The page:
UI Design with Java and XML Toolkits - JAXX and Thinlet (Page 4 of 4 )
JAXX (it doesn't actually stand for anything but you can guess at a glance that Java and XML are involved) is probably the best toolkit in terms of documentation; there is an excellent, well produced, well maintained and most importantly, recently updated web site at http://www.jaxxframework.org/ which gives you everything you need to know to begin creating UIs with JAXX. There is a thorough installation guide and some excellent tutorials to get you started and a live forum for if you get stuck and need some assistance.
One of the things that makes JAXX so useful is its powerful CSS support which enables the skinning of applications via simple style sheets. It is very easy to get started with JAXX; I was able to run through the tutorials and get results on screen very quickly. My experiment GUIs didn't actually do anything as there was no underlying Java to make things work, but it was good just to get something to actually launch. It's easy to look through the example applications provided to see what is going on and how to use the different tags effectively. Out of all of the toolkits I looked at, this was without doubt the easiest to begin using.
Thinlet is another well know Java and XML UI toolkit that differentiates from some of the previous examples by avoiding swing altogether and using the abstract window toolkit (AWT) instead. AWT is an older set of UI designing widgets that swing was developed to replace. One of the key differences between AWT and swing is the nature of how each toolkit renders the various GUI elements, with swing providing more consistency across any platform as opposed to AWT relying more on the underlying OS implementation.
What Thinlet does is provide an extremely small toolkit that excels at creating relatively simple interfaces, when the complexity of some swing components can be avoided. The documentation for Thinlet is quite good, providing a local copy of what can be found on the Thinlet website (www.thinlet.com), including details of the widgets themselves and the API. There are some examples included in the documentation (including an excellent Amazon browser) that you can fire up and look at to get an idea of how things work.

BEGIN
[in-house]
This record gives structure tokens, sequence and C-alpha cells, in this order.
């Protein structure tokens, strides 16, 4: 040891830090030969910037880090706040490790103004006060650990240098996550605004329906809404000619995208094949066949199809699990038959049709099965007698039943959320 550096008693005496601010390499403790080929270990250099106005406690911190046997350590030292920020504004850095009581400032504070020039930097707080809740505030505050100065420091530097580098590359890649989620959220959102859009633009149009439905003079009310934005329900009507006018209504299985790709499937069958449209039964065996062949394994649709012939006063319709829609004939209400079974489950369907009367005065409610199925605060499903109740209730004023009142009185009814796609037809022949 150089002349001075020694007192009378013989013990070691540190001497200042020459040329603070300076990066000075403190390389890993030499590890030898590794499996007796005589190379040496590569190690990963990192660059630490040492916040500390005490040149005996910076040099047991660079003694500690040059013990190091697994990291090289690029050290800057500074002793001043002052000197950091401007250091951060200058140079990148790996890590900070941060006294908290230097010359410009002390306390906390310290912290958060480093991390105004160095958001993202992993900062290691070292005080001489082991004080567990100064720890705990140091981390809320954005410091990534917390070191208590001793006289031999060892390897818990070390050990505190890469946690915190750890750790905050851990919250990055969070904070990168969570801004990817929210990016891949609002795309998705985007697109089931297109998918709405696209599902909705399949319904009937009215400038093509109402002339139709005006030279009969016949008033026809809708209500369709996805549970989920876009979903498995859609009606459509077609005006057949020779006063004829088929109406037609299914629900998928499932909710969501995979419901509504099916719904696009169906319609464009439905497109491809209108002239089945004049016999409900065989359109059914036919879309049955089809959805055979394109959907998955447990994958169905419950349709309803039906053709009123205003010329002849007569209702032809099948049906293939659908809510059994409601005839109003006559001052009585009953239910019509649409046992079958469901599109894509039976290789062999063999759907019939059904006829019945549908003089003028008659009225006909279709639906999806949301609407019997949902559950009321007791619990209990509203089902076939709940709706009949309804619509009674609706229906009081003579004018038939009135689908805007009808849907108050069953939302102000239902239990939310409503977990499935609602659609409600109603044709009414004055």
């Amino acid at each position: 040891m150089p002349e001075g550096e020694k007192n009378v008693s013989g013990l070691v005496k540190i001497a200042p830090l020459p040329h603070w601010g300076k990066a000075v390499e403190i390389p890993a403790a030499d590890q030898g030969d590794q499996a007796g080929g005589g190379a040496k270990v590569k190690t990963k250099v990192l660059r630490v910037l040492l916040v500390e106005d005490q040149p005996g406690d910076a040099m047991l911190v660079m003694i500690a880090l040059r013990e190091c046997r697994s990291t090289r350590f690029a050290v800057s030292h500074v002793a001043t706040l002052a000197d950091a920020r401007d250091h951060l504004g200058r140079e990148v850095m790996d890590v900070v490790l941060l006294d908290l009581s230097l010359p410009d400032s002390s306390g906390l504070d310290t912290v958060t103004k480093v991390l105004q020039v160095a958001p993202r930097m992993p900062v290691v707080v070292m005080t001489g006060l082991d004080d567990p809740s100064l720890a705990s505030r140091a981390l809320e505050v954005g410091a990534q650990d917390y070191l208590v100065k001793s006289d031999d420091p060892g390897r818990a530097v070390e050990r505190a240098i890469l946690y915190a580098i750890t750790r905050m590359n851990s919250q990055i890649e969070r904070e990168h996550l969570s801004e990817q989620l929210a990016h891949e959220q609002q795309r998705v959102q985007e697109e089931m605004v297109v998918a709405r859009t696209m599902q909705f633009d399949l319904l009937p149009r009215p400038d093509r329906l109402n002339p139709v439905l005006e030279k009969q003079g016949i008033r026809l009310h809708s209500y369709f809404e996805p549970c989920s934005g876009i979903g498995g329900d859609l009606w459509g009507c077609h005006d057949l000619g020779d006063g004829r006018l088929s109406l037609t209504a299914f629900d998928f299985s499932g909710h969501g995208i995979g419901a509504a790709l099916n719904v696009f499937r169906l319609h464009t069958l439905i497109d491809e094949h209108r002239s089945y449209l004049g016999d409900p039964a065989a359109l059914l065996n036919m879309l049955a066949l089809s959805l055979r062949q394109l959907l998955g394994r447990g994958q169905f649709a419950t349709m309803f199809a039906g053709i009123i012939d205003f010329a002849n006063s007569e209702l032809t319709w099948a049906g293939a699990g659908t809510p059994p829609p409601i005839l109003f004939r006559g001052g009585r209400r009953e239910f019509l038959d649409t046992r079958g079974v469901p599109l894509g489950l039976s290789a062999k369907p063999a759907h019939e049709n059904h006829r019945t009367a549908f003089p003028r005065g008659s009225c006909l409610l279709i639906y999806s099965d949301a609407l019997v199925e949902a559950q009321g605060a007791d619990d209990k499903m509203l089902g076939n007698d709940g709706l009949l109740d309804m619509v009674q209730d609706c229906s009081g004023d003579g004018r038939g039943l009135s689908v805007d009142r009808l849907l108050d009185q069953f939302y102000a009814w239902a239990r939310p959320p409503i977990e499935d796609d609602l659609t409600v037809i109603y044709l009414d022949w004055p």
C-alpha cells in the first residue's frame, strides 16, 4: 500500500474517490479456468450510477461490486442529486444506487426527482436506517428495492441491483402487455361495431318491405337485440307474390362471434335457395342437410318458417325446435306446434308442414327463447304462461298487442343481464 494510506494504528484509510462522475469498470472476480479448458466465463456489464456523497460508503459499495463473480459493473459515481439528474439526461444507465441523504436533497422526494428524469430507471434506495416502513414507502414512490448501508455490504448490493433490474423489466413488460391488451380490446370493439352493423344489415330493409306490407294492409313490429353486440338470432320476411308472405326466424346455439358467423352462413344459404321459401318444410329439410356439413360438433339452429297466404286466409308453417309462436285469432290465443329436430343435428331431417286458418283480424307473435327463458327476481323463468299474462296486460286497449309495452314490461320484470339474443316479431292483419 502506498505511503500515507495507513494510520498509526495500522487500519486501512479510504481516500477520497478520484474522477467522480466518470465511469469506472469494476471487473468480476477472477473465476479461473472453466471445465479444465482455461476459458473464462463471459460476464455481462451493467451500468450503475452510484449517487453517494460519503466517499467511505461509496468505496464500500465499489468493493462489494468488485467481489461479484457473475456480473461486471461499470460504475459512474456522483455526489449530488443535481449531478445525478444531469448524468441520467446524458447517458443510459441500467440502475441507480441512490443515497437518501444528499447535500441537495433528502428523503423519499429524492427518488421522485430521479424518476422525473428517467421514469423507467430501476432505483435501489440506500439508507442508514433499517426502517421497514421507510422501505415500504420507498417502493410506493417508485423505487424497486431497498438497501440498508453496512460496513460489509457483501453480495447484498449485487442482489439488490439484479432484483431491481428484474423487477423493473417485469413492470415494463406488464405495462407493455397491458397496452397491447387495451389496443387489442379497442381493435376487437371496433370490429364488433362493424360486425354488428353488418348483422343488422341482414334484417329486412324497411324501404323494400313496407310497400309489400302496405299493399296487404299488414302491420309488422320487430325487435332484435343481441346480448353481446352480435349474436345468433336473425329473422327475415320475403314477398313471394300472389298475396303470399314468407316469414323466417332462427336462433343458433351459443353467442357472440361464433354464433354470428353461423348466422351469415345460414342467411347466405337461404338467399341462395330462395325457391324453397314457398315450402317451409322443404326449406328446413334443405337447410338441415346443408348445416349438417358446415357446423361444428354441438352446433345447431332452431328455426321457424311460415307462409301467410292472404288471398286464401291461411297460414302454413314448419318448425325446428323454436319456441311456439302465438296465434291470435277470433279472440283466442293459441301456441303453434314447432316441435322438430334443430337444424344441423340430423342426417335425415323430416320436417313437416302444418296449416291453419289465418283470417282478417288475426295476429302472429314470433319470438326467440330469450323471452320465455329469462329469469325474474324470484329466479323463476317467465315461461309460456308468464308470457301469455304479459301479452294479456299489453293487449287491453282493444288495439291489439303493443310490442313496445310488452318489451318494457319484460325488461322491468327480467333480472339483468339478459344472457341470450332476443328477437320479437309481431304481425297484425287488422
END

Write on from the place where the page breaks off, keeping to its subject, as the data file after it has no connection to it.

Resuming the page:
Thinlet is free and open source for anyone from enthusiasts to commercial enterprises and was released under the GNU Lesser Public License. There are some extensive Thinlet tutorials out there, but the documentation included requires a working knowledge of Java and presumes familiarity with class compilation, CLASSPATH variables and more so this is probably not best suited to newcomers to Java application programming. People that already have a working knowledge of Java may be attracted to Thinlet's simplicity.
These are just some of the available resources out there for building XML based GUIs for your Java applications, providing an easily maintainable application with a completely separate presentation layer. You can save valuable development time this way, and there are a variety of toolkits you can use depending on what suits you and your experience level.
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